The need for assistance increases with the loss of mobility and access to transportation, especially automobiles. Nationally, according to the Administration on Aging, the population of disabled persons who do not drive (25 to 30 million) is significantly larger than the population of elderly who do not drive (8 million). Since these numbers are likely to grow, meeting the mobility needs of these persons is likely to present a major challenge.

The percentage of elderly without access to a vehicle in Fairfax is far less than the national rate. Based on the 1998 Household Survey data, less than 0.5 percent of persons age 60 and over do not have access to a vehicle, compared to over 19 percent of elderly nationally. These figures do not indicate whether or not a member of the household can actually drive, but only that a vehicle is available to the household.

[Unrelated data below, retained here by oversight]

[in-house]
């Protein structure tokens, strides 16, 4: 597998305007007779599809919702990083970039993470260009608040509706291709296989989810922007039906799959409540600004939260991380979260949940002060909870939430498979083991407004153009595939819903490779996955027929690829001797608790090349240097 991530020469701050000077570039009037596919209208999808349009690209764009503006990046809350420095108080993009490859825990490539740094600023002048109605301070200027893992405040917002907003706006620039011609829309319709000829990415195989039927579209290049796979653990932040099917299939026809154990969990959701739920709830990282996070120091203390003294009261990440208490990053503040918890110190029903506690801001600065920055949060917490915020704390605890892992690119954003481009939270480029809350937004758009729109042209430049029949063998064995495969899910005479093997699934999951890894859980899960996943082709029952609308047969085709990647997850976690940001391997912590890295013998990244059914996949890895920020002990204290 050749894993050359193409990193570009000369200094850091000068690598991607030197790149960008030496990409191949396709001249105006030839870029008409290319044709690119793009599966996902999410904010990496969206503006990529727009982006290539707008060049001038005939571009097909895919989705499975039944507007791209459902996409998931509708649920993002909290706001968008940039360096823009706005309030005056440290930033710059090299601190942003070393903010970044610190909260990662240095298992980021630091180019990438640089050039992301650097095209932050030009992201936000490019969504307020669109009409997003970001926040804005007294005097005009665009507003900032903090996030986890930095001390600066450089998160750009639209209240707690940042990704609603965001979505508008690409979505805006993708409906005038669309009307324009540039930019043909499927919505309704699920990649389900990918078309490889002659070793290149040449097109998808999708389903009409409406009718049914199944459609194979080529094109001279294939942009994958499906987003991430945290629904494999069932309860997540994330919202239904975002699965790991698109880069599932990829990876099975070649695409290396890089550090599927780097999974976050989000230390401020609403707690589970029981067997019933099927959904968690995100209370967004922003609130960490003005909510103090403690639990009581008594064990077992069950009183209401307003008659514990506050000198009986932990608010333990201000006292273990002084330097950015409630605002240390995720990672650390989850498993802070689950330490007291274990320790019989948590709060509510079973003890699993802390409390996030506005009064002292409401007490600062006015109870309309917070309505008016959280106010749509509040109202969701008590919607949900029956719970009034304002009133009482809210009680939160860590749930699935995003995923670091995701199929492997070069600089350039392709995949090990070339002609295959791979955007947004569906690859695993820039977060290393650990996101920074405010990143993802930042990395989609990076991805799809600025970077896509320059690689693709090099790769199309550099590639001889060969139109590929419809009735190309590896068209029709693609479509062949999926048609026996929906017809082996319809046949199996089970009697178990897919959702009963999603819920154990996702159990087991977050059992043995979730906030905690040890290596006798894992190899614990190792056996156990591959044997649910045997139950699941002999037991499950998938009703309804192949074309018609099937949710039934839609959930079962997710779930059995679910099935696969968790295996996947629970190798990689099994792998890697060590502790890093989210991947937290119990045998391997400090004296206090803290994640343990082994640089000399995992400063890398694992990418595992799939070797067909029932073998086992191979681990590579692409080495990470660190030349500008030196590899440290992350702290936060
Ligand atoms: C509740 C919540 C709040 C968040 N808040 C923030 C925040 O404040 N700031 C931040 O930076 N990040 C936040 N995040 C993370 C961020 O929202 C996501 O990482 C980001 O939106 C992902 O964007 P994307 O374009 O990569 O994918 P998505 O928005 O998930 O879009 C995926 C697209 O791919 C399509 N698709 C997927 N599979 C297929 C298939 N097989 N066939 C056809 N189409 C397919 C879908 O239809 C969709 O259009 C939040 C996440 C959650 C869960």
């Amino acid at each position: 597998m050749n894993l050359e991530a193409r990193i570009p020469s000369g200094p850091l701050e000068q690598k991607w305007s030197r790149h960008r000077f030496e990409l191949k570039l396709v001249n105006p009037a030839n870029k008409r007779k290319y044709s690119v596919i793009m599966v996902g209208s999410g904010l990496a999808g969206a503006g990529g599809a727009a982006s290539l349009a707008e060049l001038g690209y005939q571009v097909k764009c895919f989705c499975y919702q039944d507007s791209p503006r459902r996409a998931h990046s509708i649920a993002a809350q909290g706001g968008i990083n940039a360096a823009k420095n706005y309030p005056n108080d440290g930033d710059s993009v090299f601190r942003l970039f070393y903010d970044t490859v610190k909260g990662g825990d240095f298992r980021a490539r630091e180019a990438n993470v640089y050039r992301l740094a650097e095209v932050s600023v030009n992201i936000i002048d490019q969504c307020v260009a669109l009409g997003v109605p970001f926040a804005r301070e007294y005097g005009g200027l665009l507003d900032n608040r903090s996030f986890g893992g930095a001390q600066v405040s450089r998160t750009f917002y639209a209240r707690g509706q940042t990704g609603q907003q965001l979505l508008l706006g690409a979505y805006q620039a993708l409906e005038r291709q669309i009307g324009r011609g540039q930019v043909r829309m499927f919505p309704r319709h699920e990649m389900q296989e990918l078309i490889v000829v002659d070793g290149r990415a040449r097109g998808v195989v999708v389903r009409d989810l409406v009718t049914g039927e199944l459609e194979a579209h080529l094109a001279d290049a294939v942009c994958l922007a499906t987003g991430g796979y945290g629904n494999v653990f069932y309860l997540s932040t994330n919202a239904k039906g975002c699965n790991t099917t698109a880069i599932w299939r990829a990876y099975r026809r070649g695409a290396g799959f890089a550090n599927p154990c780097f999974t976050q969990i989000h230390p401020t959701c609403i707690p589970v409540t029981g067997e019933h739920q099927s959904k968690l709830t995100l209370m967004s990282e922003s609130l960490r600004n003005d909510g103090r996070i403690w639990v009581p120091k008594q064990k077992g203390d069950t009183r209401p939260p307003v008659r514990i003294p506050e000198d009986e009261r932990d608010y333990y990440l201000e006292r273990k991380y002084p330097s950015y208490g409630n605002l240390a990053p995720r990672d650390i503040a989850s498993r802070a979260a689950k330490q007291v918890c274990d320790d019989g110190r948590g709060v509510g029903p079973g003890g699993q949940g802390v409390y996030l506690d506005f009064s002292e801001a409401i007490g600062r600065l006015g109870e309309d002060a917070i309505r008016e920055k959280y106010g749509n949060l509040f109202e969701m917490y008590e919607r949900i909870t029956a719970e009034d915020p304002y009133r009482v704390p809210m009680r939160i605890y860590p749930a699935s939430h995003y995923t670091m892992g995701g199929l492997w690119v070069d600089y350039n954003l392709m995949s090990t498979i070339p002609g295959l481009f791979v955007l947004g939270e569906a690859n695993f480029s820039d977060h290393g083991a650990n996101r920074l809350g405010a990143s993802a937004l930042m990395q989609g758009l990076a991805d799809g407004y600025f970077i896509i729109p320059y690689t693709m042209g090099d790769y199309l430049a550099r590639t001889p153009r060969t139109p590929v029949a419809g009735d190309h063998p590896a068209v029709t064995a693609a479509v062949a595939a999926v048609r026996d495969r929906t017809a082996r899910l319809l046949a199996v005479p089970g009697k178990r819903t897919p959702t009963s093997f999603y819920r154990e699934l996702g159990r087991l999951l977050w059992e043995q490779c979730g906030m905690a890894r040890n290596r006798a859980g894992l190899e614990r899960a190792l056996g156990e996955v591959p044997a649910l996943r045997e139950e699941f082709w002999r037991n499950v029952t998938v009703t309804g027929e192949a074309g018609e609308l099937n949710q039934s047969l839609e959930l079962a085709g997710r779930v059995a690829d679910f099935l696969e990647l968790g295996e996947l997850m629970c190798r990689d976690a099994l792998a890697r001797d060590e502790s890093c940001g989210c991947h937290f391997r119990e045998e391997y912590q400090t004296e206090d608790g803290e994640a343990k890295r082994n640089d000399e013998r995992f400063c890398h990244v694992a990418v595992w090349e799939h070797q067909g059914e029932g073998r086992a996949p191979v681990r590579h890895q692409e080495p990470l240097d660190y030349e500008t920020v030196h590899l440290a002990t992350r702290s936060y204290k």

The larger mobility issue is one of safety, particularly for a community such as Fairfax which is built around the use of the automobile as the primary mode of travel and an essential means to access almost any element of community life. There is a common perception of older driver safety problems, but a 2000 report from the federal Department of Transportation (DOT) indicated that the fatality rate remained reasonably level up to age 75, then begins to rise, climbing steeply for persons over 80.

Equally, if not more pertinent, is the issue of pedestrian safety. The DOT report also states that "pedestrians aged 70 and over represented over 9 percent of the population, but accounted for 17 percent of all pedestrian fatalities in 2000".